Memory loss not normal sign of aging

As we age, some forgetfulness is natural and inevitable.

  • Sep. 6, 2012 2:00 p.m.

As we age, some forgetfulness is natural and inevitable.

You might, for example, lose the car keys or other household objects, or forget where you heard something and/or who told you.

Those usually are not causes for concern.

But Williams Lake families who are seeing their family members struggle with loss of memory, difficulty with day-to-day tasks, and changes in mood and behaviour could be dealing with something more serious.

People may think these symptoms are part of normal aging, but they aren’t, explains Tara Hildebrand, the local support and education co-ordinator for Williams Lake and the Central Interior for the non-profit Alzheimer Society of B.C.

Those symptoms could well be indicators of Alzheimer’s disease or other dementias.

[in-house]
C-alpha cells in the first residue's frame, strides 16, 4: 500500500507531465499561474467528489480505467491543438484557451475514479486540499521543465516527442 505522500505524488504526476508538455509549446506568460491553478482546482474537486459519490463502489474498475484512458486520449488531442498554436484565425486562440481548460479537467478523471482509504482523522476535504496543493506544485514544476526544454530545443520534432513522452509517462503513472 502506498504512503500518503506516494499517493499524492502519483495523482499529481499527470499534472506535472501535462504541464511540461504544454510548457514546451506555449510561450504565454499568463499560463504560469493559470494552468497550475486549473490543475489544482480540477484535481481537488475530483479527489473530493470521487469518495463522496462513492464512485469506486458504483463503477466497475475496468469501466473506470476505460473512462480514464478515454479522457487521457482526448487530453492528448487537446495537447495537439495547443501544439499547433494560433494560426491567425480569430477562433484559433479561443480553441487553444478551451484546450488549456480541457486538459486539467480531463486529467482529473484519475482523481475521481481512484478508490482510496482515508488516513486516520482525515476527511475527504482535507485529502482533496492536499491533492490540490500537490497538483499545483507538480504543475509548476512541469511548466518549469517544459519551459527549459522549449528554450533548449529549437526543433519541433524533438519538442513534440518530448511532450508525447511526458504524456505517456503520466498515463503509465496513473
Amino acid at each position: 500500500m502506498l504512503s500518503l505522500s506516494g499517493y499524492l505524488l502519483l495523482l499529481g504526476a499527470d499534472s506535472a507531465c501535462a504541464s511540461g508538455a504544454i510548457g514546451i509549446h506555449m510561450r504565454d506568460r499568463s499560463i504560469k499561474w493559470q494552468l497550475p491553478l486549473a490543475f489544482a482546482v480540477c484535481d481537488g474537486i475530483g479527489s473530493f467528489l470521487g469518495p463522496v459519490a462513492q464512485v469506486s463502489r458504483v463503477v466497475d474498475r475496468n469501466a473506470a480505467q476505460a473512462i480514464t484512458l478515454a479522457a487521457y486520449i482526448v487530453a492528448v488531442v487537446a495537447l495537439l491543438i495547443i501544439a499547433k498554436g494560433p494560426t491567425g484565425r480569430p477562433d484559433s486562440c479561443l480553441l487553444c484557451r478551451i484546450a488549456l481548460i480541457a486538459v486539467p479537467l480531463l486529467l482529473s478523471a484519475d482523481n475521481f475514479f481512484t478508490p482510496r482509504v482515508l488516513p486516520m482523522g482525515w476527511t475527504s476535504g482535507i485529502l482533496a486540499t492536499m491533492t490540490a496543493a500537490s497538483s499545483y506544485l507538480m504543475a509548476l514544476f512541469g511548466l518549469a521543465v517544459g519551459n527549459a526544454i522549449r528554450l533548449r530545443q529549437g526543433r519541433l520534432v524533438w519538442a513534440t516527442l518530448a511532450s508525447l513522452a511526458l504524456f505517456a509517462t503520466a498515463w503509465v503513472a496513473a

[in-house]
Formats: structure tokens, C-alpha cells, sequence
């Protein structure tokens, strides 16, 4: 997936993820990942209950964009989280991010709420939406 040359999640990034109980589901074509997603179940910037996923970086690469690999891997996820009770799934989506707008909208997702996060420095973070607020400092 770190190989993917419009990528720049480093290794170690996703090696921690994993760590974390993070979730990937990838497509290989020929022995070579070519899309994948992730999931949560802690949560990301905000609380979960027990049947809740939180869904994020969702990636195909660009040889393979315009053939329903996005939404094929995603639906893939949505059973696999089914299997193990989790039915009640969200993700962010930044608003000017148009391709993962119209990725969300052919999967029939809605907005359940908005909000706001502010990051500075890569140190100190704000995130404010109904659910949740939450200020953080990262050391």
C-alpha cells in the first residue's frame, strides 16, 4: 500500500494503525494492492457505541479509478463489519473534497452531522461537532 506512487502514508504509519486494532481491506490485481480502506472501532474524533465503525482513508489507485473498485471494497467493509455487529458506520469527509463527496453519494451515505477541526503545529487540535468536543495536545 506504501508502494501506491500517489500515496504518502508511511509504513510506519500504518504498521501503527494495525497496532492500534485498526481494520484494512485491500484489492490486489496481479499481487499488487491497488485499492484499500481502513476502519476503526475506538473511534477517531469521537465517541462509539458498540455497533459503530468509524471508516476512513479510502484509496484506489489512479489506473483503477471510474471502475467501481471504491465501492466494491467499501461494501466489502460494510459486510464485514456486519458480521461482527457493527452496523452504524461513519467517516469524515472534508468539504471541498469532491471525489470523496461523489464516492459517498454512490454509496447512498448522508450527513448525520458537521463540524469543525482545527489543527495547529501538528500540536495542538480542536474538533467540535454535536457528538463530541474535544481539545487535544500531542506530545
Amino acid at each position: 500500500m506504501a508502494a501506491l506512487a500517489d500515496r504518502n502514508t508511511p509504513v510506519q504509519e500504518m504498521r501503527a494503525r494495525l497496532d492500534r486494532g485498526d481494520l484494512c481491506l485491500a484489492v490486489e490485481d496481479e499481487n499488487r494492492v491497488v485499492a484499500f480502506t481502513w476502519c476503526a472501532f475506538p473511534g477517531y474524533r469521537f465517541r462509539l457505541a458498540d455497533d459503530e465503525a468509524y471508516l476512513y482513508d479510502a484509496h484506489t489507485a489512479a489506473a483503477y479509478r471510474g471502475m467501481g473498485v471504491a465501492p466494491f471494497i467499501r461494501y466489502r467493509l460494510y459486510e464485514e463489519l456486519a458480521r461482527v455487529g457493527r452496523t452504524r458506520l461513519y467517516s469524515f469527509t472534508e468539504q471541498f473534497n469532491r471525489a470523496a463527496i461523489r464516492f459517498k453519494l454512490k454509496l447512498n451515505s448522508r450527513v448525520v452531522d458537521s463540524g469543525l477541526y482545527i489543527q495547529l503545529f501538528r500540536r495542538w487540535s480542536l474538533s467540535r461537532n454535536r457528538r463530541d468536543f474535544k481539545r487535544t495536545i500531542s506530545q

One in four Canadians has someone in their family with Alzheimer’s disease, and every five minutes a Canadian develops dementia.

If you have concerns about your memory, or are concerned about someone else, it is important to consult with your family doctor, Hildebrand says.

The society can also help local caregivers who are living with dementia.

It runs a free support and information group that serves as a forum for sharing practical tips and strategies for coping with the disease.

The group helps create support and friendship with others whose lives are affected by dementia.

It meets at 9:30 a.m. on the first and third Thursday of each month. For more information contact Hildebrand at 250-377-8200 (toll-free 1-800-886-6946) or thildebrand@alzheimerbc.org

You can also visit the Alzheimer Society of B.C. website at www.alzheimerbc.org.